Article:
Since the days of the Coney Island Boardwalk, hustlers have been trying to separate us from our money.
The vendors on the boardwalk offered a miracle tonic, appliance, supplement, or tool.
They told us the gadget will work at home, in our car, and our boats and RV’s.
Then they hit potential customers with “Wait, there’s more!”
They sweetened the deal. Buy two. You’ll have one for your home, and one for the office or car.
They throw in a bonus gift.
The go for the close.
“Now how much would you pay?”
They offered it for a low price. Sold. Sucker.
The modern direct response advertisements (the ones with the 800 number) and infomercials come from a small handful of agencies that employ many of the same actors for different products. The guy who is pitching The Grout Bully as the “spokesman” is also a pitchman for some trinket that claims to turn your garden hose into a pressure washer. The Snuggie actors have been featured in ads for many other products.
The scripts and the pitch have remained unchanged since the golden age of the Coney Island Boardwalk. The intro of the product, the multiple uses (car, boat, RV), the price, the “Wait, there’s more!”
Then they double the offer. Just pay separate “shipping and handling”, of course. Sold. Sucker.
This is the Punch and Snap.
For $9.95, you can use this miracle tool to punch a fresh hole in your belt. You can put a grommet on a tarp. You can replace an eyelet on your work boots.
But wait, there’s more.
The generous folk who push this piece of crap toss in 75 free grommets, snaps and whatnot.
And you get a second Punch and Snap, as long as you pay that shipping and handling surcharge.
I couldn’t possibly need or want one of these. Why on earth would I need two? There’s nothing in my Tacoma that needs a hole punched in it.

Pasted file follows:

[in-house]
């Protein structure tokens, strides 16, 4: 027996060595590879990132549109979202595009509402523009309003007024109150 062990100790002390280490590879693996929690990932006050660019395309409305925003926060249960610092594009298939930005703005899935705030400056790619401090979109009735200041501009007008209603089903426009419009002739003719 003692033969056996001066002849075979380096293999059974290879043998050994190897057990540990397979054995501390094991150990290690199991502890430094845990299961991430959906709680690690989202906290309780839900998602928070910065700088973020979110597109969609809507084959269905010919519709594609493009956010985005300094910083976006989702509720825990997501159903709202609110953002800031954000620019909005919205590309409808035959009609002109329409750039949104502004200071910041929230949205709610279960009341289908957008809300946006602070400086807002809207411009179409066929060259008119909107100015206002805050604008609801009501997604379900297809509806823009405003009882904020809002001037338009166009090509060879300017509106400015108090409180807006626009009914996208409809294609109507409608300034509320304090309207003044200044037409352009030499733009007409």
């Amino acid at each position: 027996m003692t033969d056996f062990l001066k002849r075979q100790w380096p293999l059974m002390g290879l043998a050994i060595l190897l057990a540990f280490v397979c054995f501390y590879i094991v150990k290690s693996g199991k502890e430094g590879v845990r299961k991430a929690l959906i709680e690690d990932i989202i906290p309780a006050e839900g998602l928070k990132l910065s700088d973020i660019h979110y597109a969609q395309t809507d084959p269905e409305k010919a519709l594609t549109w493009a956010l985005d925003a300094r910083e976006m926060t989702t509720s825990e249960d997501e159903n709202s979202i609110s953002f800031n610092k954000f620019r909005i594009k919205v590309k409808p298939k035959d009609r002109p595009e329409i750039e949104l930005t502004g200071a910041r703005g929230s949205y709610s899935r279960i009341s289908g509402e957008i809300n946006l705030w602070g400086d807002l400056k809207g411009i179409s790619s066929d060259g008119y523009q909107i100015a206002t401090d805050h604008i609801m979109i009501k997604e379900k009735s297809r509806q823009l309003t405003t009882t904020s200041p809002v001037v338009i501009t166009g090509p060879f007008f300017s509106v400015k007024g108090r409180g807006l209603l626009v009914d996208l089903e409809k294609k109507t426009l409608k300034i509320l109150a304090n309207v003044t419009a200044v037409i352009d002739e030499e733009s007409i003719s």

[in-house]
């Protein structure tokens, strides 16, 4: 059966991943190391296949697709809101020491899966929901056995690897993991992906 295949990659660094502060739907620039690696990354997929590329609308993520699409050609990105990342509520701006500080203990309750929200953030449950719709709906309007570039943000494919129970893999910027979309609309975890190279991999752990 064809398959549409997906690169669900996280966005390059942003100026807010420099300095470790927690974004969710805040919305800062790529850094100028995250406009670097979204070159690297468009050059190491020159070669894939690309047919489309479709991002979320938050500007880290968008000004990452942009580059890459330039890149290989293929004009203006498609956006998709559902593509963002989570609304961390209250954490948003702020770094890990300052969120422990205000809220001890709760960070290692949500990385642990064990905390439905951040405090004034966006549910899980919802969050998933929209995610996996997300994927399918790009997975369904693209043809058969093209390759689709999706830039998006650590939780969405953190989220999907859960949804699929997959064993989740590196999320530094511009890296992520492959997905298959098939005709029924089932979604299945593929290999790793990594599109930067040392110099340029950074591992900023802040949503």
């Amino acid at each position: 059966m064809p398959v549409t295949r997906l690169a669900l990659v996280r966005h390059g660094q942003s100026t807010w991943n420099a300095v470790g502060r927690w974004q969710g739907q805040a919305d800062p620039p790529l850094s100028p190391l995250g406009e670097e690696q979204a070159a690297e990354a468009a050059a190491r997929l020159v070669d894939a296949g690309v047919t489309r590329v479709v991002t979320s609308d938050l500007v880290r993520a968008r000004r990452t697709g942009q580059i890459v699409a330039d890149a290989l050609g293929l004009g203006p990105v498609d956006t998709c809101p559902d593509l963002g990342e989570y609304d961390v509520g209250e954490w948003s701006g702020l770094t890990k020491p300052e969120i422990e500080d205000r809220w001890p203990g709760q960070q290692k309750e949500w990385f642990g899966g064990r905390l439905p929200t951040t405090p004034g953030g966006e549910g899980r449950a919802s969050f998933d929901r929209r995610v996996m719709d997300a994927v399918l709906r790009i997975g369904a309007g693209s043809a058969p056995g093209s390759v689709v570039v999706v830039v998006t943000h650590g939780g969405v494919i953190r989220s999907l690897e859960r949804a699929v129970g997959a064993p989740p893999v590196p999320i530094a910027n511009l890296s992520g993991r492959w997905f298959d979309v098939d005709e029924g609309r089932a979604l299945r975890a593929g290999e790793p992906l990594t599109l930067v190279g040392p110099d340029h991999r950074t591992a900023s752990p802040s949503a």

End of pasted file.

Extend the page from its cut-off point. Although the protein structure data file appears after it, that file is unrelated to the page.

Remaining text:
The idea of Oxy Clean is pretty great, one must admit- it has the chemistry of organic stain removal correct. Some of these “As Seen on TV” products really do what we are led to believe they do.
I feel a little creepy watching infomercial actress Erica Shaffer (who also does commercials for Fidelity Investments) tone her biceps using that Shake Weight.
It’s the shaking, you know. I don’t believe I need to explain further.
What blog on infomercials would be complete without including a picture of the king, Billy Mays.
There’s something about planks of wood and cheap gadgets that we find irresistable; early in his career, the then-unknown Mays sold the Washmatik portable washing device to folks on the Atlantic City boardwalk! Mays once said in an interview, “I was taught to pitch by a lot of old pitchmen. That’s the kind of style I have.”
We have all invented something at least once in our lives, haven’t we? We have all invented (in our minds) a product or service that could solve a problem.
These kings and queens of ridiculous “As Seen on TV” crap did it one better- they never gave up on their idea. They got their gadgets to the marketplace.
They saw a plan to the starting line.
Some of them are laughing at us, all the way to the bank.